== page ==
Diabetes Health Targets
- What is A1c?
- Blood Glucose Levels – Normal Range
- Controlling Type 1 Diabetes
- How to Control Type 2 Diabetes
- Hypoglycemia – Low Blood Sugar Levels
- Hyperglycemia – Causes, Signs, Symptoms & Treatment
- Nights Out and Diabetes
- Hangover cures
- Tattoos and Diabetes
- Blood Glucose Testing and Monitoring
- Insulin Basics – Types, Speed and Regimen
- Diabetes & Sex
- Fasting Blood Glucose Test
- Ketones in Blood and Urine
- Diabetes Health Targets
There are a number of health targets which people with diabetes need to achieve.
The health targets are the same for people with type 1 or type 2 diabetes, although some people may have personalized targets set by their own health team.
The diabetes health targets discussed on this page are those that will be measured and recorded by your health team.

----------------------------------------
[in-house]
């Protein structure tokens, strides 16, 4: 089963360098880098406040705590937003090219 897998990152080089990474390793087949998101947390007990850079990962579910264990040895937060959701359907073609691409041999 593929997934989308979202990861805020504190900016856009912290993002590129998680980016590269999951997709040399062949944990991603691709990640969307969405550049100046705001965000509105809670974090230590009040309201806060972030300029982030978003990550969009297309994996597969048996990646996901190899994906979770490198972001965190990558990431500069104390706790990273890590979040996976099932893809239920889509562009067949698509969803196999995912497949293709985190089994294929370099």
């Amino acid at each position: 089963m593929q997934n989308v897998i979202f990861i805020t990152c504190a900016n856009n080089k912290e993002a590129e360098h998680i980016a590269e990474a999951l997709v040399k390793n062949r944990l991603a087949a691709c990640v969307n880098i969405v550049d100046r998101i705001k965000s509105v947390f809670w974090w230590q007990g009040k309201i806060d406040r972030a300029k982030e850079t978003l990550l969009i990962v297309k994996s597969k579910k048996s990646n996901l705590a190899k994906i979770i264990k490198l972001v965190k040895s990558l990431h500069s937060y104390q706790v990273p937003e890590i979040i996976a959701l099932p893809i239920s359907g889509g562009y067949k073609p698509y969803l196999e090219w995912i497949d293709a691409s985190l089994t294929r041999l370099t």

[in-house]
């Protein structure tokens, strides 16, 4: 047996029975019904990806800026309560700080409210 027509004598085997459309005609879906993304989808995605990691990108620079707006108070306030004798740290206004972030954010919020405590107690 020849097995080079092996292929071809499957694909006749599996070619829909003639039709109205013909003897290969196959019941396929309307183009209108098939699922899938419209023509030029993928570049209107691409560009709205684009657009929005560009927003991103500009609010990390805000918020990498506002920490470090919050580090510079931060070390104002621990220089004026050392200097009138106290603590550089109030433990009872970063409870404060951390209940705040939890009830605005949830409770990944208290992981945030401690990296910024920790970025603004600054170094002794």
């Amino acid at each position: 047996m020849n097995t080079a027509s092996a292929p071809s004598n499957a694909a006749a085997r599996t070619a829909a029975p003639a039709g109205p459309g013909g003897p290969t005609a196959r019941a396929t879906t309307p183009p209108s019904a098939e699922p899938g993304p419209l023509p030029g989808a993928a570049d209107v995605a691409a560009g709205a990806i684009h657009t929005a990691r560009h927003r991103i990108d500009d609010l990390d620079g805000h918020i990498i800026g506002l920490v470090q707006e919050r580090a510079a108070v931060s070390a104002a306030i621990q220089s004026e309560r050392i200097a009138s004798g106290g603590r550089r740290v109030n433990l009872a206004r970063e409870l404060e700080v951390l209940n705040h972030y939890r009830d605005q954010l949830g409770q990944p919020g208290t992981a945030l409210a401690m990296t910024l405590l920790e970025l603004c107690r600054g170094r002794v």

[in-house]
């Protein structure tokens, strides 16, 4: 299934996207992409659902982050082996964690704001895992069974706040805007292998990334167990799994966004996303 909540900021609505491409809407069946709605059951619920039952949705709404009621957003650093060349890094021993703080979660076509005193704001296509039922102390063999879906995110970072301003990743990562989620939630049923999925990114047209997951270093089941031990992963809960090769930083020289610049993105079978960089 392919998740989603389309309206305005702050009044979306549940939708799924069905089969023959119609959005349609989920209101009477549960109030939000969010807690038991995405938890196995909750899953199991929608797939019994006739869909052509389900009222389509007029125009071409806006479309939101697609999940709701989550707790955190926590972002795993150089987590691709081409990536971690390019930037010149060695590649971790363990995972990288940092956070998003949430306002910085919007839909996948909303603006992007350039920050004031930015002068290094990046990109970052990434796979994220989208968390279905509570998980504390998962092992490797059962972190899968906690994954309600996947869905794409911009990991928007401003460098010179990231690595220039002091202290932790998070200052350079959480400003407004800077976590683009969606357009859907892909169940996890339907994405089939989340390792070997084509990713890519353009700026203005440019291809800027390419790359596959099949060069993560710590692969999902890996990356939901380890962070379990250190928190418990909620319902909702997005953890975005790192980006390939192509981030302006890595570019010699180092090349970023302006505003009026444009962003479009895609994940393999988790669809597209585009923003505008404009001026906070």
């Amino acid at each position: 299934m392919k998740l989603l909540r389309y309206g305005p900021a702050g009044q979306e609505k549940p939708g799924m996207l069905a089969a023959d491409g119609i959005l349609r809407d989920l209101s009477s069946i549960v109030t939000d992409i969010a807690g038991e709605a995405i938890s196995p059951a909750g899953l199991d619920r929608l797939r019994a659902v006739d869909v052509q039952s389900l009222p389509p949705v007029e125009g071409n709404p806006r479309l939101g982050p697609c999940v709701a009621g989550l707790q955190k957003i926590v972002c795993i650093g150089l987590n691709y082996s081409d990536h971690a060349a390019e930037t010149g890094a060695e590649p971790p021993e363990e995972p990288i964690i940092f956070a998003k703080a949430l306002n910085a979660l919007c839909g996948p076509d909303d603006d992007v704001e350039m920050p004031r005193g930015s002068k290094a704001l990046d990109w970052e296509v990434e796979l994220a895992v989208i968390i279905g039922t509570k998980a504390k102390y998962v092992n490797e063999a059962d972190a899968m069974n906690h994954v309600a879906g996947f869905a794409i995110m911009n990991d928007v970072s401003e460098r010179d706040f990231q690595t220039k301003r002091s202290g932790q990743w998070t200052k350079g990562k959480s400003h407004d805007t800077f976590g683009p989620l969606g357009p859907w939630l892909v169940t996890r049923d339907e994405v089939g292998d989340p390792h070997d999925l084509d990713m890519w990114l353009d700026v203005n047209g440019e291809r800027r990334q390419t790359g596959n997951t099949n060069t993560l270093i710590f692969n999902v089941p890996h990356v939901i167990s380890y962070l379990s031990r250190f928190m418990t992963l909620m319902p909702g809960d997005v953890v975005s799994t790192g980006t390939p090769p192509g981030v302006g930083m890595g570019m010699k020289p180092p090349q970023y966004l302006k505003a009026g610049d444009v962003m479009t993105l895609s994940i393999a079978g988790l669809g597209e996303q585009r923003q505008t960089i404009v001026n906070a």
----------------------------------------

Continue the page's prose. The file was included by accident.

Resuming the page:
Why are health targets important to achieve?
Large scale research shows that those that meet the guideline levels are less likely to develop long term complications of diabetes such as heart disease, kidney disease and impaired vision.
It’s also worth pointing out that if you can meet the health targets, you are also likely to feel more healthy and energetic.
These tests will be carried out by your health team over one or more visits.
The measurements taken from blood tests can often be taken at the same time.
What health targets should I be achieving?
Adults, unless pregnant, should aim to achieve the following health targets:
|Health measurement||How it’s taken||Target level|
|A1c||Blood test||Under 7.0%|
|eAG||Blood test||Under 154 mg/dL|
|Blood pressure||Blood pressure meter||Under 120/80 mmHg|
|LDL cholesterol levels||Blood test||under 100 mg/dL|
|HDL cholesterol levels||Blood test||Over 40 mg/dl (men)
Over 50 mg/dl (women)
|Triglyceride levels||Blood test||Under Under 150 mg/dl|
|BMI||Measurement of height and weight||19 to 24.9|
What other health targets may be set?
There are other health targets linked to lifestyle which are also highly recommended, including:
- Reducing alcohol intake
- Quitting smoking
- Taking a minimum amount of exercise –usually at least 2 and a half hours a week where possible
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Last reviewed: January 30, 2015 at 15:48
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